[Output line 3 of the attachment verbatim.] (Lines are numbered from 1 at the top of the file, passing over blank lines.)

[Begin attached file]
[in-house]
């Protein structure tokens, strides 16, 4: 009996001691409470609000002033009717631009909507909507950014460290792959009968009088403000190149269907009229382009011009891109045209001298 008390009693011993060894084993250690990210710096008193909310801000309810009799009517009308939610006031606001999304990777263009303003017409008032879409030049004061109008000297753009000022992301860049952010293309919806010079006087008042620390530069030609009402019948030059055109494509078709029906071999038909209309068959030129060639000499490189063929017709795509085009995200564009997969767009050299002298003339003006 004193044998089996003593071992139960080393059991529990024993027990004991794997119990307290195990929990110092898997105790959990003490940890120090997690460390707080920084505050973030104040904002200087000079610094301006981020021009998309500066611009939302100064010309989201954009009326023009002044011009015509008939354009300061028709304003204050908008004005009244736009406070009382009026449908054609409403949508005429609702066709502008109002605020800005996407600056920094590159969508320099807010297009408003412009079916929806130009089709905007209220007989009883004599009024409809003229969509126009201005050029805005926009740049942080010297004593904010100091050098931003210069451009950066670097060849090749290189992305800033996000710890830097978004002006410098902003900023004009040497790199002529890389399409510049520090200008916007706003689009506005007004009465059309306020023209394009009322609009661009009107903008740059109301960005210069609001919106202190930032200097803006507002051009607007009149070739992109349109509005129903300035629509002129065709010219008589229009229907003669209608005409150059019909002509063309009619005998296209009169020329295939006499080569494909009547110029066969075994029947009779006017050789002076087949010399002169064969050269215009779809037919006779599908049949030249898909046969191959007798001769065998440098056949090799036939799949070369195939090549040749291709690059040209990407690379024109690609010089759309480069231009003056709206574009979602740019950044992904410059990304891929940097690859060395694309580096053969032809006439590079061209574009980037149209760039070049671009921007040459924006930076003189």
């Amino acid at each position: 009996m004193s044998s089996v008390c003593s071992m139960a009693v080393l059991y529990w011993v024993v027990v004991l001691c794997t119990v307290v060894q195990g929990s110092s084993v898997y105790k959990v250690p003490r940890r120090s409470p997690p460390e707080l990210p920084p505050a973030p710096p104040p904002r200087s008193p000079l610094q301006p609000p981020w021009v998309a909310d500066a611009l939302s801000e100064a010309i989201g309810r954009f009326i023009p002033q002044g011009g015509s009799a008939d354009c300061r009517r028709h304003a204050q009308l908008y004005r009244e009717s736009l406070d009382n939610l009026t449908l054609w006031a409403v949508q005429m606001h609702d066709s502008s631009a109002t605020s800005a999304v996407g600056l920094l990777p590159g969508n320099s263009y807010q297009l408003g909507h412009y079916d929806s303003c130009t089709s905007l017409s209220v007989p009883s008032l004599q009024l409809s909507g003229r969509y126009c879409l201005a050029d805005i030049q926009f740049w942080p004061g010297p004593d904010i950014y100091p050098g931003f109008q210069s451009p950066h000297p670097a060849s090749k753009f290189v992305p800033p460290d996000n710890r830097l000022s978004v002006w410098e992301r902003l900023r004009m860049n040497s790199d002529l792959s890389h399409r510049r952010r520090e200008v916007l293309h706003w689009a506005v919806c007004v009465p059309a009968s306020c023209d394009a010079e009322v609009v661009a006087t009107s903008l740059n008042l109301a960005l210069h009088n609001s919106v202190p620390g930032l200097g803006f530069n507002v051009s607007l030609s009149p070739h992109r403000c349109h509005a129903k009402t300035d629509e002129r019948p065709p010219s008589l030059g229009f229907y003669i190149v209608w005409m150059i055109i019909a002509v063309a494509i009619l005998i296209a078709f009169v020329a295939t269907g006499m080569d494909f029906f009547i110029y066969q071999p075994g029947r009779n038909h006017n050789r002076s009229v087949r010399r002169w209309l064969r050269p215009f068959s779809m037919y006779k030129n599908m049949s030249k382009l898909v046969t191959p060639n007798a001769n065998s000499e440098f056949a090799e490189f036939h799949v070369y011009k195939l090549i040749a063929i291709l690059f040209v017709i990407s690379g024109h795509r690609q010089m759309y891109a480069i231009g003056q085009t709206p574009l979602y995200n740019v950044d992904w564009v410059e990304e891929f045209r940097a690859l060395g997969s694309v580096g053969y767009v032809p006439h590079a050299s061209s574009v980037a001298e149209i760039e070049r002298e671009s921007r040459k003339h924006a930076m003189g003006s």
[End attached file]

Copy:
């Amino acid at each position: 009996m004193s044998s089996v008390c003593s071992m139960a009693v080393l059991y529990w011993v024993v027990v004991l001691c794997t119990v307290v060894q195990g929990s110092s084993v898997y105790k959990v250690p003490r940890r120090s409470p997690p460390e707080l990210p920084p505050a973030p710096p104040p904002r200087s008193p000079l610094q301006p609000p981020w021009v998309a909310d500066a611009l939302s801000e100064a010309i989201g309810r954009f009326i023009p002033q002044g011009g015509s009799a008939d354009c300061r009517r028709h304003a204050q009308l908008y004005r009244e009717s736009l406070d009382n939610l009026t449908l054609w006031a409403v949508q005429m606001h609702d066709s502008s631009a109002t605020s800005a999304v996407g600056l920094l990777p590159g969508n320099s263009y807010q297009l408003g909507h412009y079916d929806s303003c130009t089709s905007l017409s209220v007989p009883s008032l004599q009024l409809s909507g003229r969509y126009c879409l201005a050029d805005i030049q926009f740049w942080p004061g010297p004593d904010i950014y100091p050098g931003f109008q210069s451009p950066h000297p670097a060849s090749k753009f290189v992305p800033p460290d996000n710890r830097l000022s978004v002006w410098e992301r902003l900023r004009m860049n040497s790199d002529l792959s890389h399409r510049r952010r520090e200008v916007l293309h706003w689009a506005v919806c007004v009465p059309a009968s306020c023209d394009a010079e009322v609009v661009a006087t009107s903008l740059n008042l109301a960005l210069h009088n609001s919106v202190p620390g930032l200097g803006f530069n507002v051009s607007l030609s009149p070739h992109r403000c349109h509005a129903k009402t300035d629509e002129r019948p065709p010219s008589l030059g229009f229907y003669i190149v209608w005409m150059i055109i019909a002509v063309a494509i009619l005998i296209a078709f009169v020329a295939t269907g006499m080569d494909f029906f009547i110029y066969q071999p075994g029947r009779n038909h006017n050789r002076s009229v087949r010399r002169w209309l064969r050269p215009f068959s779809m037919y006779k030129n599908m049949s030249k382009l898909v046969t191959p060639n007798a001769n065998s000499e440098f056949a090799e490189f036939h799949v070369y011009k195939l090549i040749a063929i291709l690059f040209v017709i990407s690379g024109h795509r690609q010089m759309y891109a480069i231009g003056q085009t709206p574009l979602y995200n740019v950044d992904w564009v410059e990304e891929f045209r940097a690859l060395g997969s694309v580096g053969y767009v032809p006439h590079a050299s061209s574009v980037a001298e149209i760039e070049r002298e671009s921007r040459k003339h924006a930076m003189g003006s």